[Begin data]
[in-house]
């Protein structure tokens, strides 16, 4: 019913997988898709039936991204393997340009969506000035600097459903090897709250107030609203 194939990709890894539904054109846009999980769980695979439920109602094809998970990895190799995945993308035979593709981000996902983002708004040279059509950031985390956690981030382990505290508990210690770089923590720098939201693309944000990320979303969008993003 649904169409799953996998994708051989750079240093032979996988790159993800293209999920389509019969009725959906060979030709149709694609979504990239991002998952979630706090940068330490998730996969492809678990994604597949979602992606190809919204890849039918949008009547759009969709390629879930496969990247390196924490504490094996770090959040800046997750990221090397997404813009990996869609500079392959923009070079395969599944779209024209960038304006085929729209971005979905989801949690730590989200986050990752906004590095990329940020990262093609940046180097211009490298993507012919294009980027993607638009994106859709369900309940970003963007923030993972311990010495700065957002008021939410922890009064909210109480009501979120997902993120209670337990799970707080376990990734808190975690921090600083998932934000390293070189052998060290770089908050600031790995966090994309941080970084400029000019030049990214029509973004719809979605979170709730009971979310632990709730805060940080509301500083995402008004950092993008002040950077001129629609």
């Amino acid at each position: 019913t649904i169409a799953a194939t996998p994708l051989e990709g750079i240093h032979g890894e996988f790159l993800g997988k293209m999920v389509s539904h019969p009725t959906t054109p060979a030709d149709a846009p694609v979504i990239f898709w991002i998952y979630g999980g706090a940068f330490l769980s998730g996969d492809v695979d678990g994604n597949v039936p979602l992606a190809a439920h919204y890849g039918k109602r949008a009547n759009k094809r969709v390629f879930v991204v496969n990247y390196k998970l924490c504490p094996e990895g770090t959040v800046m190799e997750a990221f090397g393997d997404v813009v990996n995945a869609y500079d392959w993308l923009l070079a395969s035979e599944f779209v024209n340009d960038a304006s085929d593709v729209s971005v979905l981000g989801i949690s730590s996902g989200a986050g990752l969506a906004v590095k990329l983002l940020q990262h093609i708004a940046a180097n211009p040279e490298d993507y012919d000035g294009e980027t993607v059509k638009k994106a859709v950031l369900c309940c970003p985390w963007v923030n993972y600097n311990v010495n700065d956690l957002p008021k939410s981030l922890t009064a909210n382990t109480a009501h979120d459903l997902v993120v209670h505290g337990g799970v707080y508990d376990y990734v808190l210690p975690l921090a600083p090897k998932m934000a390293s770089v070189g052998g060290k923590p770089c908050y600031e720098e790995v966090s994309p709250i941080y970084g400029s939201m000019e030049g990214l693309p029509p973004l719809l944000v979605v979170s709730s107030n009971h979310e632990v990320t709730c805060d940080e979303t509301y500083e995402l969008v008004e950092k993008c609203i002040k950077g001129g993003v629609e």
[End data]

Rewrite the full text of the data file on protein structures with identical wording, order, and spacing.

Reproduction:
[in-house]
């Protein structure tokens, strides 16, 4: 019913997988898709039936991204393997340009969506000035600097459903090897709250107030609203 194939990709890894539904054109846009999980769980695979439920109602094809998970990895190799995945993308035979593709981000996902983002708004040279059509950031985390956690981030382990505290508990210690770089923590720098939201693309944000990320979303969008993003 649904169409799953996998994708051989750079240093032979996988790159993800293209999920389509019969009725959906060979030709149709694609979504990239991002998952979630706090940068330490998730996969492809678990994604597949979602992606190809919204890849039918949008009547759009969709390629879930496969990247390196924490504490094996770090959040800046997750990221090397997404813009990996869609500079392959923009070079395969599944779209024209960038304006085929729209971005979905989801949690730590989200986050990752906004590095990329940020990262093609940046180097211009490298993507012919294009980027993607638009994106859709369900309940970003963007923030993972311990010495700065957002008021939410922890009064909210109480009501979120997902993120209670337990799970707080376990990734808190975690921090600083998932934000390293070189052998060290770089908050600031790995966090994309941080970084400029000019030049990214029509973004719809979605979170709730009971979310632990709730805060940080509301500083995402008004950092993008002040950077001129629609």
């Amino acid at each position: 019913t649904i169409a799953a194939t996998p994708l051989e990709g750079i240093h032979g890894e996988f790159l993800g997988k293209m999920v389509s539904h019969p009725t959906t054109p060979a030709d149709a846009p694609v979504i990239f898709w991002i998952y979630g999980g706090a940068f330490l769980s998730g996969d492809v695979d678990g994604n597949v039936p979602l992606a190809a439920h919204y890849g039918k109602r949008a009547n759009k094809r969709v390629f879930v991204v496969n990247y390196k998970l924490c504490p094996e990895g770090t959040v800046m190799e997750a990221f090397g393997d997404v813009v990996n995945a869609y500079d392959w993308l923009l070079a395969s035979e599944f779209v024209n340009d960038a304006s085929d593709v729209s971005v979905l981000g989801i949690s730590s996902g989200a986050g990752l969506a906004v590095k990329l983002l940020q990262h093609i708004a940046a180097n211009p040279e490298d993507y012919d000035g294009e980027t993607v059509k638009k994106a859709v950031l369900c309940c970003p985390w963007v923030n993972y600097n311990v010495n700065d956690l957002p008021k939410s981030l922890t009064a909210n382990t109480a009501h979120d459903l997902v993120v209670h505290g337990g799970v707080y508990d376990y990734v808190l210690p975690l921090a600083p090897k998932m934000a390293s770089v070189g052998g060290k923590p770089c908050y600031e720098e790995v966090s994309p709250i941080y970084g400029s939201m000019e030049g990214l693309p029509p973004l719809l944000v979605v979170s709730s107030n009971h979310e632990v990320t709730c805060d940080e979303t509301y500083e995402l969008v008004e950092k993008c609203i002040k950077g001129g993003v629609e």